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One thing never explained convincingly to me

JasonJason God EmperorArrakis Moderator
edited February 2005 in General Banter

Interesting article, and for a long time I have also believed in ghosts. I have heard what I believe to be some, as well as seeing some unexplained things. Now, since I have followed Buddhism, I have heard many different explainations for ghosts, which shouldn't really exist since there is no soul that lives apart from the body (Anatta, in the three characteristics of existence: Dukkha, Anicca, Anatta) I have heard various Thai, Tibetan, and other reasons for such things, and none of them truly satisfies me. If they are real, then what made them if not a soul? The left over energy? A picture or memory of someone? Our imaginations? I have even had an experience at a Buddhist monastery where I heard Indian drumming, while at the same time another person staying at the same retreat heard them wisper and walk around the tee pee he was staying in. (We all helped to build an authentic tee pee for people to stay on retreats.) Suposedly, there were at one time Indians living in that very area. So, what did I hear, and the other man experience? The Ajahn there believed us, whether he thinks it was "real" or not, I'm not sure. I just don't buy all the explainations that they give. What can survive death apart from the body? Does anybody believe in ghosts and/or have any ideas about this subject?


  • BrianBrian Detroit, MI Moderator
    edited January 2005
    It's so hard to say. As a kid, I was absolutely --- completely --- convinced that the spirit of my recently murdered cousin visited me. I was very close to him and shortly after he died I thought I saw a misty greenish light and felt it was him (it did not in any way resemble a human - more like a cloud) saying goodbye or "stay cool" or whatever. I was terrified but at the same time comforted.

    Of course this is absolutely meaningless. An 8 year old child has a very active imagination and that was my first brush with highly emotional trauma, so who's to say?

    I guess in a way I believe in spirits and ghosts. There are too many unexplained things. A lot of strange things have been documented in the tibetan mystical tradition, things that are extremely uncanny or just plain impossible to explain without including spirit visits or ghosts.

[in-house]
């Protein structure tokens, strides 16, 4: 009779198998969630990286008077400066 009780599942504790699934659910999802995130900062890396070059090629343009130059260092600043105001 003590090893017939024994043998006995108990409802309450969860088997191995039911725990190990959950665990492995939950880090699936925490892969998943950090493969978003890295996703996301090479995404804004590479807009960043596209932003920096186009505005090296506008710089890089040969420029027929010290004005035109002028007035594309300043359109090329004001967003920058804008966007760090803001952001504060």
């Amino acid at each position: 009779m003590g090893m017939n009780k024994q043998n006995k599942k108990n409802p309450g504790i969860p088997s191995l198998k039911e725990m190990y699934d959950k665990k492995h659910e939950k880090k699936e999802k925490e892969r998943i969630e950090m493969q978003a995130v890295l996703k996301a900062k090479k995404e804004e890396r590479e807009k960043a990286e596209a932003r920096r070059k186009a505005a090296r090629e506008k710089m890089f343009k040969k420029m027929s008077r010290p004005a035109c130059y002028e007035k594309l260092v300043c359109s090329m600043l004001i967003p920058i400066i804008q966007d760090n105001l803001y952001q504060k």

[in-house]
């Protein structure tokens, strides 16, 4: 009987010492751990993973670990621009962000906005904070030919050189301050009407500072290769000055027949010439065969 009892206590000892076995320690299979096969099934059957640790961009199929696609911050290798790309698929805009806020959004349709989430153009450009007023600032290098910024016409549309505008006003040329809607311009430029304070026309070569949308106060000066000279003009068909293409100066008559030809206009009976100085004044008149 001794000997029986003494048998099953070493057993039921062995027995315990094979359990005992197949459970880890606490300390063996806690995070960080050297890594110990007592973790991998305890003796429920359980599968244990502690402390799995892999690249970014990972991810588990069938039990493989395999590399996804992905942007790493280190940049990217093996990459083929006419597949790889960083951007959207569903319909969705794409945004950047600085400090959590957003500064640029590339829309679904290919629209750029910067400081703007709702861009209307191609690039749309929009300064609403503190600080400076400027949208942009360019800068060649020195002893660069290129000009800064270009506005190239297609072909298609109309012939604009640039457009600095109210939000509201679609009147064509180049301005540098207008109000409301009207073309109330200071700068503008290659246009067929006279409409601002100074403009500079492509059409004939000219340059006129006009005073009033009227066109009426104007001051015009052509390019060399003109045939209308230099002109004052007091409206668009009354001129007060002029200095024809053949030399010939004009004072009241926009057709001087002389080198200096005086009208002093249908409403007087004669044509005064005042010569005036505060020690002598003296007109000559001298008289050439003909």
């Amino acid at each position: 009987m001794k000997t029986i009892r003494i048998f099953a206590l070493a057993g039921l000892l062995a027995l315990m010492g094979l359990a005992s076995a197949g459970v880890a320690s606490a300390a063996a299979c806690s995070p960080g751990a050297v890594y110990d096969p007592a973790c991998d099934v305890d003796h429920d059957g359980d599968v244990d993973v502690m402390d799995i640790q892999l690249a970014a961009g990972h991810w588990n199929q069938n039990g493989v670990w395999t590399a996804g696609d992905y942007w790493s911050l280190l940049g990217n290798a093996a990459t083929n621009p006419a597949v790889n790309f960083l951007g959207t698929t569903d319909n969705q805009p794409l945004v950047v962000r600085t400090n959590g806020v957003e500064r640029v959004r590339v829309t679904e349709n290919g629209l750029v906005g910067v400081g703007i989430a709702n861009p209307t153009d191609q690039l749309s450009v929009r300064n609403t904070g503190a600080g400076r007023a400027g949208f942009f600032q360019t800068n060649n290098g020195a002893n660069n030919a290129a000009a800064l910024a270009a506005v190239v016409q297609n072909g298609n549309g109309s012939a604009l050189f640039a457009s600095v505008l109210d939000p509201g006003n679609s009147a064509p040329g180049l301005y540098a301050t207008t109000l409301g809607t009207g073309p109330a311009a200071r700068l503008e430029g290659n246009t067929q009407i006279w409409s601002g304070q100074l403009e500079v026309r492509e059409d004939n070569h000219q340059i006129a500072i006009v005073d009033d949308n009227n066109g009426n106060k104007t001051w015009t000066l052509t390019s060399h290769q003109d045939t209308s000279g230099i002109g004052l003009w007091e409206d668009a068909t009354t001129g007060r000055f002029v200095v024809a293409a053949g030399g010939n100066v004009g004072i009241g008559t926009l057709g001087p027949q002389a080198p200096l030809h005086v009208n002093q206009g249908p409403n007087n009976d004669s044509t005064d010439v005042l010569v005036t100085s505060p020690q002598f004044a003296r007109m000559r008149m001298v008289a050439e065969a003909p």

As for the nature of ghosts, I can't even begin to speculate. I've read that Tibetans believe up to three years can pass before the kammic energy is reborn as a corporeal being... What happens during that interim?
  • JasonJason God Emperor Arrakis Moderator
    edited January 2005
    Yeah, of all the traditions of Buddhism, the Tibetans have the most mystical, unexplained phenomena. They believe that after you die, you have up to eight things that aren't souls [but more like energies of you with past lives mixed], and they can all spred with some going to liberation, some following your body, some following other people, and some that can just get lost. Plus, they have many reincarnated lamas [i.e. tulkus], and even tolpas, which are magical doubles of you that are controlled by the creator but that sometimes break free. I don't know how much of these things I believe in, but it makes their religion very colorful to say the least. You know that they say when you're younger you're more open to such things, so maybe your cousin did drop by to say bye. It's definitely hard to seperate reality form imagination when you're that age. *yawn* I feel like a ghost myself today. I worked from 5 am to 1 pm. The whole day went by like a dream and I can't remember anything about it.
  • edited February 2005
    I'm not sure exactly what I believe about "ghosts",but I do believe that the energy that is part of us goes somewhere. I can let you know my experience with it (as someone that was an atheist looking for an explanation to death). My father-in-law lived with me while I was married. During that period, he was diagnosed with cancer. He was given 2-12 months to live. He passed away about 2 months after being diagnosed. Since he lived with me, I became very close to him and took care of him during his last days. Towards the last few days, he was not really coherent and did not speak much. He was on morphine and moaning for the last 24 hours (nurses say this is involuntary and not linked to pain, however, is not comforting when you are seeing a loved way in that way). I was with him when he took his last breathe and while sitting with him asked for some type of sign, I thought it was silly to ask, but I really wanted to know that when you are ill or leave this world that it is not painfull or an awful experience and that it is a natural thing. As I said, I watched him take his last breathe. Then there were many things to be done; calling the paramedics and police, waiting for the undertaker, funeral arrangements, preparing and notifying family and friends, etc. I did not think much again about the question that I asked while doing all these things. The next day, while getting dressed for the viewing, I attempted to iron some clothing. The wall socket in the room where my father-in-law had passed away would not work. I thought it was odd, but didn't think too much about it and went about using another one. However, this was the wall socket that was used everyday since I had lived in the home, and used daily until the passing. To make a rally long story short, that socket worked everyday prior and everyday after that except for the day after his death. (yes, all the fuses were checked, etc)
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